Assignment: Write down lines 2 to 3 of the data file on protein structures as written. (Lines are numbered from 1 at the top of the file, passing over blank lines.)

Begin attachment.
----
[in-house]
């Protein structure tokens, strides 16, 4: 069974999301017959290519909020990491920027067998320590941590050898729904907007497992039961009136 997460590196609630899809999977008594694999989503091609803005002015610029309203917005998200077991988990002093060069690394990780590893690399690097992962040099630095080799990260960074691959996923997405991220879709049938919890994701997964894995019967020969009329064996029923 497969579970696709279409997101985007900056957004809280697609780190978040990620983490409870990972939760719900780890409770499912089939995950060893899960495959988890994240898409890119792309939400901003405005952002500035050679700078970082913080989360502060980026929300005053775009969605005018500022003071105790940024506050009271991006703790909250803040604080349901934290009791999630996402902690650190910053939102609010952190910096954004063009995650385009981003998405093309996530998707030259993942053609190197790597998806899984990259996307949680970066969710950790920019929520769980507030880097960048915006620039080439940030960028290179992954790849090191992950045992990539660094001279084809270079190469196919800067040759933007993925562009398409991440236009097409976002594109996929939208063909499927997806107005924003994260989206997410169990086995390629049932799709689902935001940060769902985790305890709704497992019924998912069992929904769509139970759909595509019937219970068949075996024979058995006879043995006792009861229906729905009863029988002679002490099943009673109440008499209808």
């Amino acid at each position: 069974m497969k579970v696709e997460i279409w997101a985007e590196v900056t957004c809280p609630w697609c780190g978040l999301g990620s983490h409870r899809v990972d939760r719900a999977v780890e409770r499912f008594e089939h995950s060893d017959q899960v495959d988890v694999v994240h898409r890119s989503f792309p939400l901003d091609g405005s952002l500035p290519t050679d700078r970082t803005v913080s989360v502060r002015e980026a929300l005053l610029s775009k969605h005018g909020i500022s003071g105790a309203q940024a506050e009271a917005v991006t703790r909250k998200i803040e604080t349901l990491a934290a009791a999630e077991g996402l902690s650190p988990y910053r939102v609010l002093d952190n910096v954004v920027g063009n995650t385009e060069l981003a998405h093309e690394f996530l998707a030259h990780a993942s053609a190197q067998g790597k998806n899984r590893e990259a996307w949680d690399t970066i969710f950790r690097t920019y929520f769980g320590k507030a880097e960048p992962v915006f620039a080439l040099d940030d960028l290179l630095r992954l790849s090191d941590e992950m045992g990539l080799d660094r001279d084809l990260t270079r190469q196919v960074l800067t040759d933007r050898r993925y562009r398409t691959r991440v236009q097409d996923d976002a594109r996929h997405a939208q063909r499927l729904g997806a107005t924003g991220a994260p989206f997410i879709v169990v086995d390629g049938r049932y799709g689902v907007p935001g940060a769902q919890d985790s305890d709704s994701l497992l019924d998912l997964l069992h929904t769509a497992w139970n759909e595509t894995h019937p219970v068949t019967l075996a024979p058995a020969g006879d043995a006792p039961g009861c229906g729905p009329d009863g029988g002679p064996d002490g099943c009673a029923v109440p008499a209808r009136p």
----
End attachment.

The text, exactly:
């Protein structure tokens, strides 16, 4: 069974999301017959290519909020990491920027067998320590941590050898729904907007497992039961009136 997460590196609630899809999977008594694999989503091609803005002015610029309203917005998200077991988990002093060069690394990780590893690399690097992962040099630095080799990260960074691959996923997405991220879709049938919890994701997964894995019967020969009329064996029923 497969579970696709279409997101985007900056957004809280697609780190978040990620983490409870990972939760719900780890409770499912089939995950060893899960495959988890994240898409890119792309939400901003405005952002500035050679700078970082913080989360502060980026929300005053775009969605005018500022003071105790940024506050009271991006703790909250803040604080349901934290009791999630996402902690650190910053939102609010952190910096954004063009995650385009981003998405093309996530998707030259993942053609190197790597998806899984990259996307949680970066969710950790920019929520769980507030880097960048915006620039080439940030960028290179992954790849090191992950045992990539660094001279084809270079190469196919800067040759933007993925562009398409991440236009097409976002594109996929939208063909499927997806107005924003994260989206997410169990086995390629049932799709689902935001940060769902985790305890709704497992019924998912069992929904769509139970759909595509019937219970068949075996024979058995006879043995006792009861229906729905009863029988002679002490099943009673109440008499209808």
């Amino acid at each position: 069974m497969k579970v696709e997460i279409w997101a985007e590196v900056t957004c809280p609630w697609c780190g978040l999301g990620s983490h409870r899809v990972d939760r719900a999977v780890e409770r499912f008594e089939h995950s060893d017959q899960v495959d988890v694999v994240h898409r890119s989503f792309p939400l901003d091609g405005s952002l500035p290519t050679d700078r970082t803005v913080s989360v502060r002015e980026a929300l005053l610029s775009k969605h005018g909020i500022s003071g105790a309203q940024a506050e009271a917005v991006t703790r909250k998200i803040e604080t349901l990491a934290a009791a999630e077991g996402l902690s650190p988990y910053r939102v609010l002093d952190n910096v954004v920027g063009n995650t385009e060069l981003a998405h093309e690394f996530l998707a030259h990780a993942s053609a190197q067998g790597k998806n899984r590893e990259a996307w949680d690399t970066i969710f950790r690097t920019y929520f769980g320590k507030a880097e960048p992962v915006f620039a080439l040099d940030d960028l290179l630095r992954l790849s090191d941590e992950m045992g990539l080799d660094r001279d084809l990260t270079r190469q196919v960074l800067t040759d933007r050898r993925y562009r398409t691959r991440v236009q097409d996923d976002a594109r996929h997405a939208q063909r499927l729904g997806a107005t924003g991220a994260p989206f997410i879709v169990v086995d390629g049938r049932y799709g689902v907007p935001g940060a769902q919890d985790s305890d709704s994701l497992l019924d998912l997964l069992h929904t769509a497992w139970n759909e595509t894995h019937p219970v068949t019967l075996a024979p058995a020969g006879d043995a006792p039961g009861c229906g729905p009329d009863g029988g002679p064996d002490g099943c009673a029923v109440p008499a209808r009136p």